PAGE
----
Wednesday, October 05, 2011

Invincible asthmatic no more

Since I've started writing about asthma three years ago my asthma has been perfect.  This has meant that much of what I write on this asthma blog  has been based on asthma memories.  Yet that all came to an end last weekend at hunting camp.

It had been so long since I had a really severe asthma attack I started to feel like an Invincible Asthmatic, or one who feels he's never going to have that really bad asthma attack again.  It's simply not going to happen.  He's sees his asthma doctor regularly, takes all the best asthma medicines correctly, and has very good control of his asthma.

So then his asthma becomes under such great control that he decides he can live a completely normal life.  In my family, normal for a guy is going to hunting camp with the guys and having some fun.  Normal is not packing your own sheets and pillows and using whatever is in the cabin. Then when you're done having fun you sleep in the dusty and musty cabin, the same place where the guys smoke their cigars.

Yes, that's what I did.  I drank a few beers -- not toooo many, yet just enough so I didn't want to risk driving -- and observed as a huge stack of wood was burned. Every guy at camp stood around the fire, and the fire burned so bright that you could see the faces of everyone, and you could see as far back as the cabin as well as you might at noon.

I stood by the fire until there was nothing left but red and blue flames amid hot coals.  It was a great fire, and as the crowd of guys filtered away toward the cabin, me and three of my brothers hung around the pile of smoking ash for quite some time.

Around midnight I decided I had enough and entered the cabin.  As soon as I entered the door cigar smoke hit me and in my surprise I inhaled deep. My throat instantly burned.  I looked down and my little brother Tony was sitting in a chair by the door smoking his cigar with a big, cool grin.  He was being normal.  He was having fun.  Yet he was disregarding my dad's rule:  no smoking in the cabin when Rick is around.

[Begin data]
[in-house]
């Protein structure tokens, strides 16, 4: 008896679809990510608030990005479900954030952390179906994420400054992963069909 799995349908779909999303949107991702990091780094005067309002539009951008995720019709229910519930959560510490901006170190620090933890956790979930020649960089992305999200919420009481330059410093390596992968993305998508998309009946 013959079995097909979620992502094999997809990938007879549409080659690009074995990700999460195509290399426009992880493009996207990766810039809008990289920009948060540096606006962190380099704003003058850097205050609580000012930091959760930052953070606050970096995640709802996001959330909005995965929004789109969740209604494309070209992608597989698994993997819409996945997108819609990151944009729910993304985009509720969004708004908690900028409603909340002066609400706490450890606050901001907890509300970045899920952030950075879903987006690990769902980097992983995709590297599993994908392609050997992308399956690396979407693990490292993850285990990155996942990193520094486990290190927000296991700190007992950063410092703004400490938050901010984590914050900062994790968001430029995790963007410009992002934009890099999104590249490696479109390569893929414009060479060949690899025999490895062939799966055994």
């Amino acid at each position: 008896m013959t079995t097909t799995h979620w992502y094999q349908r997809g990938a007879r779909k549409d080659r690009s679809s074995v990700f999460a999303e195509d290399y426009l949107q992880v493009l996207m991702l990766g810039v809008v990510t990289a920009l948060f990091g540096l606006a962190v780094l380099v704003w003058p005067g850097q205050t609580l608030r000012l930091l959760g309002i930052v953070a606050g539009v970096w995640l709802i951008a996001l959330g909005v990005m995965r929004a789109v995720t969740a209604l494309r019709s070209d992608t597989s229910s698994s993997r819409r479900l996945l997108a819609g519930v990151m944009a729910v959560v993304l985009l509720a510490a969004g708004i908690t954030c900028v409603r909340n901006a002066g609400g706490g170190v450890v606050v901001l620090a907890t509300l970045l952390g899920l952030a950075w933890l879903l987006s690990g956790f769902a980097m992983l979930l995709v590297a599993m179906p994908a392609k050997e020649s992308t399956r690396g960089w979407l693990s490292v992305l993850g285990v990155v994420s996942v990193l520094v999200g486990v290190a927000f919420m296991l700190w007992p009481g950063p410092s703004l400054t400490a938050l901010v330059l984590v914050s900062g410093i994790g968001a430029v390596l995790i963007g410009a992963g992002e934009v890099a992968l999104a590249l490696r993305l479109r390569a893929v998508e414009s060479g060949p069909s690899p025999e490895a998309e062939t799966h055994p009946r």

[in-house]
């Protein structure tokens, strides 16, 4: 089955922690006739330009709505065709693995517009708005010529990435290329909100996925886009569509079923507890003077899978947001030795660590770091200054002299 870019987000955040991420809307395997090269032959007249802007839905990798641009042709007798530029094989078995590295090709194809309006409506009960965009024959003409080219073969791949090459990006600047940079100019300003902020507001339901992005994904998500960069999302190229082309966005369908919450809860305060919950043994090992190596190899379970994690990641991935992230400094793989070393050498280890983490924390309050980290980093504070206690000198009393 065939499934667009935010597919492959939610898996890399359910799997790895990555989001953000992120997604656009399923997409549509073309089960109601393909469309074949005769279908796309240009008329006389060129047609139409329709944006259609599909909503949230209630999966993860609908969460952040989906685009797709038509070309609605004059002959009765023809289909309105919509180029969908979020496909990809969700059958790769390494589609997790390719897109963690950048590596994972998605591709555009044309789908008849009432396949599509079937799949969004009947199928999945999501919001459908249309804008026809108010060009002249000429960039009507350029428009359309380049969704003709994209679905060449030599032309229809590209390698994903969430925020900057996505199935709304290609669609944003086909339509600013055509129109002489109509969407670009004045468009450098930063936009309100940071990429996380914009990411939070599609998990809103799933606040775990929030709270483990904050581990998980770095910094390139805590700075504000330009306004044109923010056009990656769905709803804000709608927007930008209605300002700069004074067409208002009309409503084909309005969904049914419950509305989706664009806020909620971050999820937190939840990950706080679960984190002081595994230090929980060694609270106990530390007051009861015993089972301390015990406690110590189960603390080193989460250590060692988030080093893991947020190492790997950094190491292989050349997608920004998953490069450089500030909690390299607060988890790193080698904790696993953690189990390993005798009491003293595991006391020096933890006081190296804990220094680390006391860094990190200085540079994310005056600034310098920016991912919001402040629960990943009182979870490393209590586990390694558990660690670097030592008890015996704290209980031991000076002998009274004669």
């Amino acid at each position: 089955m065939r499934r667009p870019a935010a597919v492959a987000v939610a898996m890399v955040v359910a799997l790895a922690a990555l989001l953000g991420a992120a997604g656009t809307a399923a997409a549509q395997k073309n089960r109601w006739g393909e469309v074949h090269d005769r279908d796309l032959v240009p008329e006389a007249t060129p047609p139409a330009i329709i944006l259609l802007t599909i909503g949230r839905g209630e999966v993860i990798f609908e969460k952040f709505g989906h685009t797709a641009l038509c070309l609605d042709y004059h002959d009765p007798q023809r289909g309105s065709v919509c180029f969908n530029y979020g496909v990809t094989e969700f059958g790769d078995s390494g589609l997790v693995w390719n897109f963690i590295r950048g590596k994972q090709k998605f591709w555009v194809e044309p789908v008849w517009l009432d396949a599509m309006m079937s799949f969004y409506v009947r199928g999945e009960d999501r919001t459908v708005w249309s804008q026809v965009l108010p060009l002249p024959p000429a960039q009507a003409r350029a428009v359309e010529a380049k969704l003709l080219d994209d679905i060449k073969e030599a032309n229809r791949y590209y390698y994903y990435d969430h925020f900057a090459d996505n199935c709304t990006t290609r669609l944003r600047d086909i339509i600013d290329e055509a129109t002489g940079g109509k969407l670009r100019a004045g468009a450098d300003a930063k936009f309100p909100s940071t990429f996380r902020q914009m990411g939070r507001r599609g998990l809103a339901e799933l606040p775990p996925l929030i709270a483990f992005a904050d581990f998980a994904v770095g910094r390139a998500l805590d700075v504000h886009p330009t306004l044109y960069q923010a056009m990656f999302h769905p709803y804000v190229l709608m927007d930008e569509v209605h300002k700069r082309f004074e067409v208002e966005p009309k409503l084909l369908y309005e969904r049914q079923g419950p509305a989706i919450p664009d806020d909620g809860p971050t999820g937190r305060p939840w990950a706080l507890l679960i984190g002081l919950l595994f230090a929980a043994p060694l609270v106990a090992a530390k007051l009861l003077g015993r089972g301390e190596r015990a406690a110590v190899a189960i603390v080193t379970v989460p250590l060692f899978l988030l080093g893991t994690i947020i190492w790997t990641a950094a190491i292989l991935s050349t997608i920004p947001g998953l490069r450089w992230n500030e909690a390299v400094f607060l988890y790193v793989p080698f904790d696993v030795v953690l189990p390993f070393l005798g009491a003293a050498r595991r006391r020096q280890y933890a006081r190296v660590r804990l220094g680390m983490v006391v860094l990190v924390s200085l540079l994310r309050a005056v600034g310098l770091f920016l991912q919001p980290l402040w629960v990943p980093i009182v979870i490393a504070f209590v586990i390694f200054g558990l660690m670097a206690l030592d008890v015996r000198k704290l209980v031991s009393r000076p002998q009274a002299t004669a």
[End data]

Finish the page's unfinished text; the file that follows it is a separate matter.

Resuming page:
I don't enforce that rule:  my dad does.  I think if the guys go to camp they should be able to be guys, and part of being guys is doing things you can't do at home, like drink or smoke cigars and use ribald words.  Yet my dad remembers the days he spend with me when I was a kid in the hospital and enforces the rule.

As I was closing my bedroom door I heard dad telling Tony to put out his cigar in the cabin.  Then I lied down on the musty smelling pillow and covered myself with the dusty blanket.  "One night and I'll be fine," I thought.  "All I have to do is make it one night.  My asthma's been fine, so I'll be fine.

Then a coughing fit hit me.  My throat and chest started to burn.  My breath came in short gasps.  I couldn't take in a deep breath.  I tried over and over and no breath would go in. 

I took 2 quick puffs on my albuterol inhaler:  no relief.  I took 2 more:  no relief came.  I took several more:  no relief.   I sat up and heard snoring.  Uncle Timmy had already fallen asleep in the bed next to mine.  At first I was afraid my gasping would wake him, then I didn't care.  I was in full panic mode.

This is the kind of crap that happens when you are a goofus asthmatic, even if you're a goofus asthmatic for one day.  I listened as the other guys said their good-nights and listened as the floor creaked as the guys walked to their respective rooms, and heard footsteps up the steps.  I heard doors slam one after another.  And then there was silence.

Now you might be thinking:  why didn't he just tell his dad or brothers he was having an asthma attack.  The answer to that was simple:  what are they going to do?  I had been drinking, and so had all of them.  You see, we didn't come to the cabin to gossip and talk about tooth ferries, we all came to the cabin to do things we aren't allowed to do when we are home.  So I didn't want to bother any of them.  And even if I did bother them, not one could drive me anywhere anyway.

This reminded me of when I was a kid and was having an asthma attack yet didn't want to bother my parents.  I didn't want to ruin their sleep. So I decided to tough it out, just like when I was a kid.  I tried to sleep, yet sleep never came.  So I went into the kitchen and sat in a chair.  "If I could only fall asleep everything would be all right.  

Yet I did fall asleep.  And I had dreams I was trapped.  One dream I was trapped in a room and finally escaped, only then I couldn't move my arms or legs.  My dreams were only fitting, because in real life I had air trapped in my lungs, and I was trapped in the cabin, and I was all alone suffering from the worse asthma attack in years.

By morning I didn't feel much better, and left before my dad even made breakfast.  Breathing was easier back home, yet it took a few days of taking it easy before my breathing was back to normal.

The only reason I'm writing this here is to make the point that even the best asthma expert can be a goofus asthmatic.  Yes, and it's only the goofus asthmatic who thinks he's also an invincible asthmatic.

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